I Met a Picture Book Last Night

I met a picture book last night.

I read it.

It was good.  Now I’m done reading it.

 

Obviously there’s a backstory to this. I went to an author event at RJ Julia Booksellers last night, where I got to hear and meet Chris Grabenstein. It dawned on me just before he began his talk that I was the only adult there without at least one child. The room was full of young readers in grades 3-5. Those readers were the ones to question the author about where he got his ideas for the books, the characters, the places. So when it was time to head upstairs for the book signing, I let the children go first. They had bedtimes, I justified. As a result, I just so happened to be in a line that snaked through the children’s and young adult sections of the store…for a while. (Oh no, Brer Fox, please don’t throw me into that briar patch!)

 

And I met a picture book by the name of Violet and Victor Write the Most Fabulous Fairy Tale. I’d just heard an author talking about the act of writing. I was browsing with my young writers in mind. Ooh, I thought, this looks like it could be a mentor text for writing. These siblings write their own story right here inside this story. I flipped through a few pages. Oh my, the illustrations are lovely. Then the line started to move. That book became the beginning of a growing pile.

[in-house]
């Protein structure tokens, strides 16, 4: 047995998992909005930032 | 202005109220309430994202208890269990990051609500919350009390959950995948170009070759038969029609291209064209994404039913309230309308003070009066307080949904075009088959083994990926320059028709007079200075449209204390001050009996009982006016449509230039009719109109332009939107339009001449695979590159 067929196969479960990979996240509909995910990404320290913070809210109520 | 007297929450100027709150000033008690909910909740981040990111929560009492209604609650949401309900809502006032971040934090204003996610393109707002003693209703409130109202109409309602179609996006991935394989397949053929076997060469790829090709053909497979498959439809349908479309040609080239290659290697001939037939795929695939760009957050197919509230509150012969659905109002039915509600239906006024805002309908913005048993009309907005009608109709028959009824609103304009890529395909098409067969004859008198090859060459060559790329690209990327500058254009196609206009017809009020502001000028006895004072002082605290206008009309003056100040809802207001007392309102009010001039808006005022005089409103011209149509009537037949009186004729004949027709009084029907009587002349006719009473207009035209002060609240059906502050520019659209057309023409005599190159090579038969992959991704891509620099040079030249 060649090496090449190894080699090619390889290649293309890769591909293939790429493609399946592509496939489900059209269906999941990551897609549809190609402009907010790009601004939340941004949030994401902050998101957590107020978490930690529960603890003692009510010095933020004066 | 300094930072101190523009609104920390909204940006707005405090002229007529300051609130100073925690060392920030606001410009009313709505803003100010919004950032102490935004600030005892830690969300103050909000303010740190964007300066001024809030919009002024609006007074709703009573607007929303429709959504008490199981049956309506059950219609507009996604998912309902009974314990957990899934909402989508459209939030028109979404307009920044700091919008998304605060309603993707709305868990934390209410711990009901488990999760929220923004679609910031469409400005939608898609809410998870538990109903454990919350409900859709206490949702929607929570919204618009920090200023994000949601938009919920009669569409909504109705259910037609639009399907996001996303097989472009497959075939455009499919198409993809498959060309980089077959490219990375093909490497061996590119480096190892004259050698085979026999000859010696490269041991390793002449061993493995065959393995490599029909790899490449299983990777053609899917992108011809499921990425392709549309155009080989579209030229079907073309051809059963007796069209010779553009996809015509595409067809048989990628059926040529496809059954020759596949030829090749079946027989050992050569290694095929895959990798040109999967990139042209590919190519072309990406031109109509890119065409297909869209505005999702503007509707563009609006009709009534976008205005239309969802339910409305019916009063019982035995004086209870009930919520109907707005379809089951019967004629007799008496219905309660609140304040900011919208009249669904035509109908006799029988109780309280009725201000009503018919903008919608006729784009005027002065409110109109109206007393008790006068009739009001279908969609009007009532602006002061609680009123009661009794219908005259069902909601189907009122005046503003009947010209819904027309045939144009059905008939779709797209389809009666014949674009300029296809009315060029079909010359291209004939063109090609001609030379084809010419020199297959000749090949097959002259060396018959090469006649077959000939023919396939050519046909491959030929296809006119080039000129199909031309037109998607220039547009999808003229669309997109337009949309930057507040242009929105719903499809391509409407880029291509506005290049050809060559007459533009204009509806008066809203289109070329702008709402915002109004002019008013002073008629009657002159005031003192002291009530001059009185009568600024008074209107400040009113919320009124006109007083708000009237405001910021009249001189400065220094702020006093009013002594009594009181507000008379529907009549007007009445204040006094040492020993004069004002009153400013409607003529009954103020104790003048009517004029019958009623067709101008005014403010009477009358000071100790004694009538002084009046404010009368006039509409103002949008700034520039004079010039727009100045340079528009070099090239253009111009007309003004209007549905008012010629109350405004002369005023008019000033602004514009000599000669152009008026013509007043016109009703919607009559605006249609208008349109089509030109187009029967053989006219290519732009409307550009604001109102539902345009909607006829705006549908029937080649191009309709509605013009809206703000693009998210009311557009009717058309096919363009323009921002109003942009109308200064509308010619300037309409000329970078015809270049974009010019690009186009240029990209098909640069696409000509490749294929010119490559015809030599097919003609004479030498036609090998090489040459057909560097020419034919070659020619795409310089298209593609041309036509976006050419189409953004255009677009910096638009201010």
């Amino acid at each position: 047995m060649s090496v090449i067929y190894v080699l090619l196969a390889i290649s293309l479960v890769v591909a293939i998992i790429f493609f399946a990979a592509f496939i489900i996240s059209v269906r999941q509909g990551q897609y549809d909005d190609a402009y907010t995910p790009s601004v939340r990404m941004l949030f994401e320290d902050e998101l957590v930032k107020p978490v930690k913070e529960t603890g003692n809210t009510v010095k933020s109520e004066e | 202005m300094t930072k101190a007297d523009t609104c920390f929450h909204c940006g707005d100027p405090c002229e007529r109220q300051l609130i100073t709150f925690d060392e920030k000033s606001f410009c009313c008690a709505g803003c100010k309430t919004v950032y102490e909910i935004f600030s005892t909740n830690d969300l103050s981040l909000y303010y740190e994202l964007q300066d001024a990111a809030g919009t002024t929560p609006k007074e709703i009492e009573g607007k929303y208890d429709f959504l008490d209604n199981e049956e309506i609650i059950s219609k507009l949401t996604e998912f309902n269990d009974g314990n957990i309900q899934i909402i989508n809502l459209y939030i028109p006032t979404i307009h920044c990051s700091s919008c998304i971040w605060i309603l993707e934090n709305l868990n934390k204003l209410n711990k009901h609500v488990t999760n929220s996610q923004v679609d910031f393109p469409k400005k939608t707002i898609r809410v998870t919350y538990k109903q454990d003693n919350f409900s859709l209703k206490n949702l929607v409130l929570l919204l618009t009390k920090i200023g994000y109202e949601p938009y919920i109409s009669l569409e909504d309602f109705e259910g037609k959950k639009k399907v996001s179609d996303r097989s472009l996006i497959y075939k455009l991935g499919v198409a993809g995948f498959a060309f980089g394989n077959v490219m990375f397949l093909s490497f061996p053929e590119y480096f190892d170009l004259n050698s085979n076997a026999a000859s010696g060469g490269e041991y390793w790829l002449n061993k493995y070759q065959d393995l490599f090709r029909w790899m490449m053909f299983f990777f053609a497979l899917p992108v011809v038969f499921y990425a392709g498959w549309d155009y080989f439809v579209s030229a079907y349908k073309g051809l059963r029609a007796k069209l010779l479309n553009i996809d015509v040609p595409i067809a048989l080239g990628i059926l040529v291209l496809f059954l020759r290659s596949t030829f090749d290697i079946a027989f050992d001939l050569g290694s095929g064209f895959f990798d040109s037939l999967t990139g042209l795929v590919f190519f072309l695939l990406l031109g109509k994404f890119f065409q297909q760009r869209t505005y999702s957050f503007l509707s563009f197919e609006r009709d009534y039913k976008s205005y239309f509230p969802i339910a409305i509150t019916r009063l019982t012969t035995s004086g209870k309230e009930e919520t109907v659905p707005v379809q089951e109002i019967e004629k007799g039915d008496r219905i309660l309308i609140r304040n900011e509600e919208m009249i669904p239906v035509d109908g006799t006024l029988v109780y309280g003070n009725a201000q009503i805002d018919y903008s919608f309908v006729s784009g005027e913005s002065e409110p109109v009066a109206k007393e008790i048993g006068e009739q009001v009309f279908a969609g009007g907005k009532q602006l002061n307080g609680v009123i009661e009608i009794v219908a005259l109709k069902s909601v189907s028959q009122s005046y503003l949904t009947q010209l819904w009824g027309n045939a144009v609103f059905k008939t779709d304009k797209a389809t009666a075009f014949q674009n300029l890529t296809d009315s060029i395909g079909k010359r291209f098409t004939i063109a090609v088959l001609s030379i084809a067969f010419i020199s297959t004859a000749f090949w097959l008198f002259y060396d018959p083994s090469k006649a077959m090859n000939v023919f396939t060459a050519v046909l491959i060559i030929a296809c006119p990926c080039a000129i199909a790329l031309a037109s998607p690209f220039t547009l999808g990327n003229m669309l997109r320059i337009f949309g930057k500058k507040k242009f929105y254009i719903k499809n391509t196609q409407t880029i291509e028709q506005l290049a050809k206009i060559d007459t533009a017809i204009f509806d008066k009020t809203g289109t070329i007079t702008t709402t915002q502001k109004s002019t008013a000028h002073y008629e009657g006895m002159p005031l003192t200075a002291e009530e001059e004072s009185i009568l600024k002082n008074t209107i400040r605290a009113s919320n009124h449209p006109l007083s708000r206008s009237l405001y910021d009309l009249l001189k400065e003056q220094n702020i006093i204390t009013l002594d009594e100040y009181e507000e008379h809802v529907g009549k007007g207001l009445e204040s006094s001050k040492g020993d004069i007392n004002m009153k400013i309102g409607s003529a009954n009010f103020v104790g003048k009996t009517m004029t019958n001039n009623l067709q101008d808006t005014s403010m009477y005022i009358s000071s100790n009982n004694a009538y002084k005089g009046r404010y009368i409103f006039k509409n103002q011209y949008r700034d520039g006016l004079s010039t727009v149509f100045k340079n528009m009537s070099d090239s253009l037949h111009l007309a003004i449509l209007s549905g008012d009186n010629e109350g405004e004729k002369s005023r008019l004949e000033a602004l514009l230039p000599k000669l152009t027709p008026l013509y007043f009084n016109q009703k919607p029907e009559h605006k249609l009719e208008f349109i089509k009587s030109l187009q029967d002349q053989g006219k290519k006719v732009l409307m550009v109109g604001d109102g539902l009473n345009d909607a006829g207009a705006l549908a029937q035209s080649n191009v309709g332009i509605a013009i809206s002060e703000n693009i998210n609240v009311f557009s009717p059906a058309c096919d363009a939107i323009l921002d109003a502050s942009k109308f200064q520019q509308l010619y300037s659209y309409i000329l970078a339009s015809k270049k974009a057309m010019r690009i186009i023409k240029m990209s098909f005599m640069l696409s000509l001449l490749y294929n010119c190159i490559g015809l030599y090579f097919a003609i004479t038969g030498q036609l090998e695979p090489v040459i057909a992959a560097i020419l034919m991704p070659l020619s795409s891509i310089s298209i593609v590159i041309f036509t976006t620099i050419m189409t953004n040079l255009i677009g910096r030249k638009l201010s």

Fast forward. Snow delay! I sat this morning with my bag of new books over breakfast. How indulgent is that? (The books or the breakfast before school!) I pulled out my newly acquainted picture book and another, meatier book from last night’s acquisitions, planning to skim the one before settling in with the other.

 

I read the words, admired the illustrations and closed the book, setting it aside. Yup. It was a cute little book. We can each tell our own kind of stories. French toast. Delicious.

 

Wait, was that endpaper supposed to look like an old fashioned library book pocket? And was it written in Spanish? Huh. Was the book originally written in Spanish? I better check the blurb about the author. No. Oh wait, There’s actually an artist’s note on the endpaper. I wonder what that says. (It explained the styles used for the art.) That’s interesting, I thought, there were two styles of art like each child had a unique way of telling their story. Oh, dots? I don’t think I noticed dots. I better go back and look again.

 

And that, dear Readers, was how I was accidentally invited back into a story that I truly believed I had finished.  That is also when the image of a particular student popped into my head. You know which one. The one who spends about three and a half minutes reading a 500 page book and declaring, “Oh yeah, I’ve read that already. I just finished it. I totally understand everything there is to know about it.” Right. Except when I saw that student’s face this morning, it was superimposed over my own! (Gasp!) That’s not the kind of reader I am. I immerse myself in novels. I have conversations with the characters in my head days after I’ve finished reading. I’m nothing like those shallow, surface-y readers…except, OK…sometimes with picture books. Those are just baby books, though. I know how to read much harder things.

 

I hope this is the point where I can invite you back in for a closer look at what may have seemed cutesy and surface-y at first glance.